Overall, this is a sweet tale from the past with heartwarming illustrations and a fun historical element. My only complaint is I would’ve Iiked a warning about the story’s religious references on how Santa’s elves came to be.
My children’s book reviews are a side passion project to help show my support of authors of color, female authors and independent authors. As a writer, I know how much work, love and integrity goes into each of these projects – big or small. It’s important to me to help show the world that, too. These books are usually #gifted to me to review, but all opinions are my own. [disclosure]
“Letter from Santa Claus” follows a young boy who is sick with pneumonia in the year 1949. In the spirit of Christmas, this five-year-old writes a letter to Santa Claus while he is in the hospital. One morning, he is woken by his father who finds a letter from Santa waiting for him on his hospital bed. Santa shares with him magical stories of elves and reindeer. The next day, on Christmas Eve, a miracle happens, and the young boy’s health greatly improves, and he can return home just in time for Christmas. This story is based on the author’s childhood and an actual letter that he found in his attic.
Jones published his story to help children realize that with the help of a little Christmas spirit, and hope in their hearts, anything is possible.
As an adult, I love that this story is set in 1949, and that the author based it off an old letter. That adds the historical charm of times past to the story. I also appreciate that the author is biracial (his father is black), so the kids can see and hear the experiences of authors of color.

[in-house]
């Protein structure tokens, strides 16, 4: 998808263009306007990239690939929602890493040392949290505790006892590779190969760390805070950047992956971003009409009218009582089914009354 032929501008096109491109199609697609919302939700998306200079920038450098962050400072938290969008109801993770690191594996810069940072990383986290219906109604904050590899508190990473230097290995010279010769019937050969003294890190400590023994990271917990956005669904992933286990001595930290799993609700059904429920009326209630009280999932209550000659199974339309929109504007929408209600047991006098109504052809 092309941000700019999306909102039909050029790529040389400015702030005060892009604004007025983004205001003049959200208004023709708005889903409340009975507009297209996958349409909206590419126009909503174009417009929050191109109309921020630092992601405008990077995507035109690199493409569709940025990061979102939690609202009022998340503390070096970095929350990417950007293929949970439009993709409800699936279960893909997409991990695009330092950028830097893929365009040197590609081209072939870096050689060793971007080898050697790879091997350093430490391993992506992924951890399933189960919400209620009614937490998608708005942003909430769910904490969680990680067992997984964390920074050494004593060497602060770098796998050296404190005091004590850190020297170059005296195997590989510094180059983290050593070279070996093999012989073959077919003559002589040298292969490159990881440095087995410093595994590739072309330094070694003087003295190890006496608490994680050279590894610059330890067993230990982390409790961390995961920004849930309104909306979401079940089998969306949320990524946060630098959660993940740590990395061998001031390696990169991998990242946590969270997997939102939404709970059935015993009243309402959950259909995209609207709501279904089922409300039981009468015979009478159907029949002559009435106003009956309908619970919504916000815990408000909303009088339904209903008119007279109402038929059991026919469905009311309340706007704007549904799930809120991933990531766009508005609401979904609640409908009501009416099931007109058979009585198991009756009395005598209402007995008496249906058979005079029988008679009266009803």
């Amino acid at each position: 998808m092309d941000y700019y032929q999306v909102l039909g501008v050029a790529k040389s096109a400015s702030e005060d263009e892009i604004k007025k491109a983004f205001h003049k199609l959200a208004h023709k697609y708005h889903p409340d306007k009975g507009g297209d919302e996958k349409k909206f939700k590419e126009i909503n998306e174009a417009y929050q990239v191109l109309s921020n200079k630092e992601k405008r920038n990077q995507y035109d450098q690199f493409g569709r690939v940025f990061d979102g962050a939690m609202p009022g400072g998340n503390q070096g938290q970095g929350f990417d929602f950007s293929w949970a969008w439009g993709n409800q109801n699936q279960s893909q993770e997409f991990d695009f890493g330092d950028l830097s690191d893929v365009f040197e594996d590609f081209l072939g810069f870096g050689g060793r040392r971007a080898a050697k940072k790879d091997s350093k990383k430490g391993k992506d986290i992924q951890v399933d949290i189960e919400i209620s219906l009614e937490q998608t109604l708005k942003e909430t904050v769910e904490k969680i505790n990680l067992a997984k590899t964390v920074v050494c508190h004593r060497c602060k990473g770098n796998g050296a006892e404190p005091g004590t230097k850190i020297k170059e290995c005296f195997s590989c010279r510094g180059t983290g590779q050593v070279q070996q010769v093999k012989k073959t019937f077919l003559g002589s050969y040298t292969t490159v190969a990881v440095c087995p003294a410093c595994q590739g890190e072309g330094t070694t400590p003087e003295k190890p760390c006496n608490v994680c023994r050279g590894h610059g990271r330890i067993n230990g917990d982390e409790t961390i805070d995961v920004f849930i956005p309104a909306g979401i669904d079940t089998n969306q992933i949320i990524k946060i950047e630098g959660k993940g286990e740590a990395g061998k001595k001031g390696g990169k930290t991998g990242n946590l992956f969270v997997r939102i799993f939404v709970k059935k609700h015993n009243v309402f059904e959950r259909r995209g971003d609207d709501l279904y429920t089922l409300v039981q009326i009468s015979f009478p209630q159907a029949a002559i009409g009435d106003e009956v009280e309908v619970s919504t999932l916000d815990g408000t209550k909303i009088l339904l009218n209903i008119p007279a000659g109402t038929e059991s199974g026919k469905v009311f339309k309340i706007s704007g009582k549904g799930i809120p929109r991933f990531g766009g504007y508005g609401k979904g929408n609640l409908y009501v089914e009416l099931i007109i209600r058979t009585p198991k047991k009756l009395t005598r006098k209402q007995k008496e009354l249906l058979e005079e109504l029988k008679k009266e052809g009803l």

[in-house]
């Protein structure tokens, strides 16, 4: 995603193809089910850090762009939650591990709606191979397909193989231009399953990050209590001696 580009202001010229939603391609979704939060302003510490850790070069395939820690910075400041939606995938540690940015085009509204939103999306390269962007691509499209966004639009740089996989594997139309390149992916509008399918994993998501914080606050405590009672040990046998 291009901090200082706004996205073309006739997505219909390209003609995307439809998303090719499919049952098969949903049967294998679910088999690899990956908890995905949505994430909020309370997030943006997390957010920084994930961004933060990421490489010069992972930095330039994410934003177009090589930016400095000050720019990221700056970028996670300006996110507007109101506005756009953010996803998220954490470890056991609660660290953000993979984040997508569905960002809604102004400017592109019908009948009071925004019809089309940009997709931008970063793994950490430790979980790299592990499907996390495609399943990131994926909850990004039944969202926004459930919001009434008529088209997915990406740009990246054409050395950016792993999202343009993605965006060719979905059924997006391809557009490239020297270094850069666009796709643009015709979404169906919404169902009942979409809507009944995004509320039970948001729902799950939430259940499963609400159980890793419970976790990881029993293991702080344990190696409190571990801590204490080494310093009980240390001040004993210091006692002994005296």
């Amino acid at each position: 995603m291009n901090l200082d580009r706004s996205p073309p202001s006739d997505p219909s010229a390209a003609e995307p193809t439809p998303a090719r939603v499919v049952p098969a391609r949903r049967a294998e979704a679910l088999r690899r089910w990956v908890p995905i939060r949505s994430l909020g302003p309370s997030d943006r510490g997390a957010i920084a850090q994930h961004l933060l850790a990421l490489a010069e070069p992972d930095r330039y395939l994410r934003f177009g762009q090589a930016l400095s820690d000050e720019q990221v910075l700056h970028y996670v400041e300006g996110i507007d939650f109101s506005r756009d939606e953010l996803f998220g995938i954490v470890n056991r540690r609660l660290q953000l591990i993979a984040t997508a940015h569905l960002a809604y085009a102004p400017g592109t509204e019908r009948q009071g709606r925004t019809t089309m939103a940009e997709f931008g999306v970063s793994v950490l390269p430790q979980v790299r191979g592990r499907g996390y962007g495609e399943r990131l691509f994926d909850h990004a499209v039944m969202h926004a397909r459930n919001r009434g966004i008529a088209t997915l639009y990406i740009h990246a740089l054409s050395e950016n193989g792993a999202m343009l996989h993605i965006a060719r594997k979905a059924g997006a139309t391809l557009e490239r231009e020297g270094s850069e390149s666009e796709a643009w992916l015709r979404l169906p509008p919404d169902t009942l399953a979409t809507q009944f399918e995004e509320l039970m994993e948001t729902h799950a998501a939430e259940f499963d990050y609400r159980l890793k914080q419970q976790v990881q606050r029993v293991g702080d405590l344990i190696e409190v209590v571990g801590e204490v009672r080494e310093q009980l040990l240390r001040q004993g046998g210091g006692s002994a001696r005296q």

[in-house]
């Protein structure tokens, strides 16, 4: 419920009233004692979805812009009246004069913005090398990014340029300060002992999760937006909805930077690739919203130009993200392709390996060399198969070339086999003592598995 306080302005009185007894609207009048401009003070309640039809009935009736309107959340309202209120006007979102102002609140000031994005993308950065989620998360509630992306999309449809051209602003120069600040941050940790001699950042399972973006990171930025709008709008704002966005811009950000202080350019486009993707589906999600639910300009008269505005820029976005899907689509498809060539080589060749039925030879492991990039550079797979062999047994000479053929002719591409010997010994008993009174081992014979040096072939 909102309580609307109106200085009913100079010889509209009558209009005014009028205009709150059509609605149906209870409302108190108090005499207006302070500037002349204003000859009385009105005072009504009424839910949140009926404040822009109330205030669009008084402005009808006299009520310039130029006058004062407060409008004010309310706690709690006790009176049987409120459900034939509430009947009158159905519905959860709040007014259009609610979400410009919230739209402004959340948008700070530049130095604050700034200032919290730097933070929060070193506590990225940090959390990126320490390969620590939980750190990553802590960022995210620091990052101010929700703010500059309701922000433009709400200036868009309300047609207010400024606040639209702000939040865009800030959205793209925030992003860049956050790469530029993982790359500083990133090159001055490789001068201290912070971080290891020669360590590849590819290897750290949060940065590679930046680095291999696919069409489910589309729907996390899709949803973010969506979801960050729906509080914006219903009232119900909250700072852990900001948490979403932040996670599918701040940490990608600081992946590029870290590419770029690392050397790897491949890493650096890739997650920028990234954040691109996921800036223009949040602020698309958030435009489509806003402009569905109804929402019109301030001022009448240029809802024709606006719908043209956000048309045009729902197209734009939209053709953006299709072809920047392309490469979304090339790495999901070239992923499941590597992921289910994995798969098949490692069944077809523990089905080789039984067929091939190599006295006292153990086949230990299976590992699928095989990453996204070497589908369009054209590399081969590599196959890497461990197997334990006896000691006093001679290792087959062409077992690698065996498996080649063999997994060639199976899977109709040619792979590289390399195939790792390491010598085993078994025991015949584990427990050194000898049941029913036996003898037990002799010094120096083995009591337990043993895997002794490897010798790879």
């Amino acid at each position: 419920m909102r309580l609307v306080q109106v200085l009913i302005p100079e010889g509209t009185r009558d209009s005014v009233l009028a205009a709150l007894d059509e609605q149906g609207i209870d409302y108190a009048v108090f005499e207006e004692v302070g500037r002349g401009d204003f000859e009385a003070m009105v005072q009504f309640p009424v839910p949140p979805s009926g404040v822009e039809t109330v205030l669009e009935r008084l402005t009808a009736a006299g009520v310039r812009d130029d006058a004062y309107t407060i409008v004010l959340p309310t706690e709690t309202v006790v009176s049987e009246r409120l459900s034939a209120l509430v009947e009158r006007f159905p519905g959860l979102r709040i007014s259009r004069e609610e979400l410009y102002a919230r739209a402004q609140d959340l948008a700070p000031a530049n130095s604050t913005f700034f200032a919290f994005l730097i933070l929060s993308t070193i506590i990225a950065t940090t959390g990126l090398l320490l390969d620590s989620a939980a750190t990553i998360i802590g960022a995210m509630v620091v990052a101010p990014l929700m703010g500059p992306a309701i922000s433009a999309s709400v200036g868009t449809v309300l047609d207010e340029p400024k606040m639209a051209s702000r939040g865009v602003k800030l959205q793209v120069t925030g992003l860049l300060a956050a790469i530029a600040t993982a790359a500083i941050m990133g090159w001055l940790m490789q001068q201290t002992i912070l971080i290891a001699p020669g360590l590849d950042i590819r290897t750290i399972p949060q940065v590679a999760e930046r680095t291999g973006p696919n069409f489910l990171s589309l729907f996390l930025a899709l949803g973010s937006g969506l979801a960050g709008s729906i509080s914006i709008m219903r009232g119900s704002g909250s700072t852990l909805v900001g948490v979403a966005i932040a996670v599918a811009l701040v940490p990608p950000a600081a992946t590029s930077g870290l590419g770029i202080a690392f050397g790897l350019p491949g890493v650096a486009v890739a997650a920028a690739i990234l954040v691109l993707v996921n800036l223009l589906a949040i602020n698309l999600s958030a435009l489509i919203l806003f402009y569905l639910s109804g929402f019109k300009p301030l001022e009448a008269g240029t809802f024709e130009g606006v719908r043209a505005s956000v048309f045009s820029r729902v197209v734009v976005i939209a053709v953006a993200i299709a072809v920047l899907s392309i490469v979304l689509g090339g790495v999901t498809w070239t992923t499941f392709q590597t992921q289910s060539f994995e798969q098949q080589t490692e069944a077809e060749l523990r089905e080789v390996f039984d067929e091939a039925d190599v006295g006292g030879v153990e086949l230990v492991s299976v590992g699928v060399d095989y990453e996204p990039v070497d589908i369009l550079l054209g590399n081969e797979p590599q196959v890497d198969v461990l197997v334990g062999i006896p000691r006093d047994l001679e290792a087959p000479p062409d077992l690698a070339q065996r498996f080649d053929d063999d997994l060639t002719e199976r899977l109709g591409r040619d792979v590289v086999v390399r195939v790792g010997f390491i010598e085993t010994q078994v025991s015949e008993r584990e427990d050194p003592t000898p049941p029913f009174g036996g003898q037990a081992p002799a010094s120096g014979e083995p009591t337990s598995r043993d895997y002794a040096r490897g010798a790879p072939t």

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For the kids, they enjoyed hearing about the magic of Christmas and appreciated the big colorful pictures (it’s illustrated by Argentinian artist Mar Fandos).
As I mentioned above, the only thing I’d change is the narrative about how Christmas elves came to be. The father in the story (writing as Santa) tells the young boy that when little kids die, they turn into angels and God gives them the choice of becoming Santa’s elves or angels who play all day.
The idea that Santa’s elves are children who have passed away isn’t in-line with our own methodologies around Santa Claus in this house, so it raised a lot of questions with the kids. Bowen and I are, of course, open to all of the kids’ questions – and we welcome an open dialogue as a family. So talking about the ideas wasn’t the issue. But more so that we weren’t prepared to talk about what happens to children when they die at that exact moment, so it interrupted the bedtime routine. And, in the end, that took away from the fun of reading it.
Here’s that part in the story:
But, to each their own. I challenge you to read it and decide for yourself, and then let me know in comments! “A Letter From Santa” is available to purchase in my #diversebooksforkids Influencer Shop on Amazon. Children benefit from a library of inclusive and diverse books. I encourage you to check out my full list of recommendations.